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Halfway through another night’s dispiriting performance along the road to ruin and irrelevance, Glenn Danzig suddenly shook off 20 years of bloat and flashed a tantalizing glimpse of an old self he’d sworn never to revisit. By the time Danzig brought his latest solo band to the Roxy last week, it was an open secret that he’d invited along Misfits guitarist Doyle Von Frankenstein as a "special guest" and that a half-hour set of Misfits songs was in the offing (something Danzig’s done exactly once since disbanding the group back in 1983, though after a lengthy court battle bassist Jerry Only re-formed the band without him for a couple of shady albums and several embarrassing "reunion" tours). But you had to wonder whether it’d be any good, especially as Danzig baited the audience through a 40-minute set of recent solo material in a voice that, unlike the nuanced, bell-toned instrument that made him metal’s Sinatra back in the late ’80s, has been reduced to a pulpy bark and an Ethel Merman–ish glottal glob.

All of which was forgiven five seconds into a Misfits set that came without fanfare. "Doyle?" he called, and out the guitarist came: shirtless, tall, muscular, with a greasy black devilock hanging to his navel. (He looks exactly like his action figure.) In solo mode, Danzig had looked like Meatloaf in too-small biker gear, but now he crouched at the lip of the stage, coiled and glaring. With the guitars a feverishly downstroked blur, and the backbeat an odd, sped-up circus march, the group lit into "20 Eyes" and then "Skulls" as the kids went berserk, turning the Roxy into an uncanny approximation of the Channel 22 years ago.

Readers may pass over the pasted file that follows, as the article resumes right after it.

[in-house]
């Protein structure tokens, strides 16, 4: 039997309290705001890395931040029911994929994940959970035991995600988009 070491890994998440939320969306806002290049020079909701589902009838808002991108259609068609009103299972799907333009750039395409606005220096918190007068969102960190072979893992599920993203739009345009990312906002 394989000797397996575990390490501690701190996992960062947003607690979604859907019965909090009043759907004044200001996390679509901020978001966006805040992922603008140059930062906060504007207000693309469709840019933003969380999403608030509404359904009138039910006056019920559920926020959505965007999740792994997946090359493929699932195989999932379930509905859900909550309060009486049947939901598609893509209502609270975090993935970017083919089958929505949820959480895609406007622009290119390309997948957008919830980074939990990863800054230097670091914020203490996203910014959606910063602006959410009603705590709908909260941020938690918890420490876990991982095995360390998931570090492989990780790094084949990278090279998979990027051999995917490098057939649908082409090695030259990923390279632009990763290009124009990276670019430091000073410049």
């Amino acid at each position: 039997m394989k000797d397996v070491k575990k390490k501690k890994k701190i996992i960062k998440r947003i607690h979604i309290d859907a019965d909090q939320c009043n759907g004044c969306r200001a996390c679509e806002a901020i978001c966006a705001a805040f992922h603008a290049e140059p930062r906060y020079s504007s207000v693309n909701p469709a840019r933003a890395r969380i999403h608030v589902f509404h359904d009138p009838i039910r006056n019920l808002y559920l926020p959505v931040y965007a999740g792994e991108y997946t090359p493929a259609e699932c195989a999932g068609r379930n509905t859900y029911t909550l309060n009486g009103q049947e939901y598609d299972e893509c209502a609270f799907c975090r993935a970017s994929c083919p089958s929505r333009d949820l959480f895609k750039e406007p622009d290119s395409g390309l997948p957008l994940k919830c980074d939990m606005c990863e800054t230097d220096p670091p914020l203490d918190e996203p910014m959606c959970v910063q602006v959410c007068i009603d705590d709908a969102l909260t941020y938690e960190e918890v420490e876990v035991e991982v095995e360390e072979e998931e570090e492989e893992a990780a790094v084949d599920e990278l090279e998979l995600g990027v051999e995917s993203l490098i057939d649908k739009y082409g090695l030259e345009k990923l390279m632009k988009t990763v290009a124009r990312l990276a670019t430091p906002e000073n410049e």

Happily stunned, even I sang along like an idiot. For a few songs, at least, the years seemed to fall away from Danzig’s pipes, and he was Satan’s favorite doo-wop singer again. "Back in ’83 this town ripped shit up," he acknowledged as he counted off "Mommy, Can I Go Out and Kill Tonight?", which segued into their era-defining hardcore classics "Earth A.D." and "Hatebreeders." On "Die, Die, My Darling" ("the one Metallica butchered to shit," he noted) and a rabid "We Are 138," they were a beautiful mess — cues missed, lyrics scrambled — but it wasn’t a drag, since that’s exactly how the Misfits sounded two decades ago. Heedless of calls for more Misfits, Danzig encored with his two finest solo songs — "Twist of Cain" and "Mother" — and walked off, perhaps for the last time here, with the air of a long-beaten heavyweight who’d surprised himself by connecting with one final, unexpected knockout punch.


Issue Date: March 11 - 17, 2005
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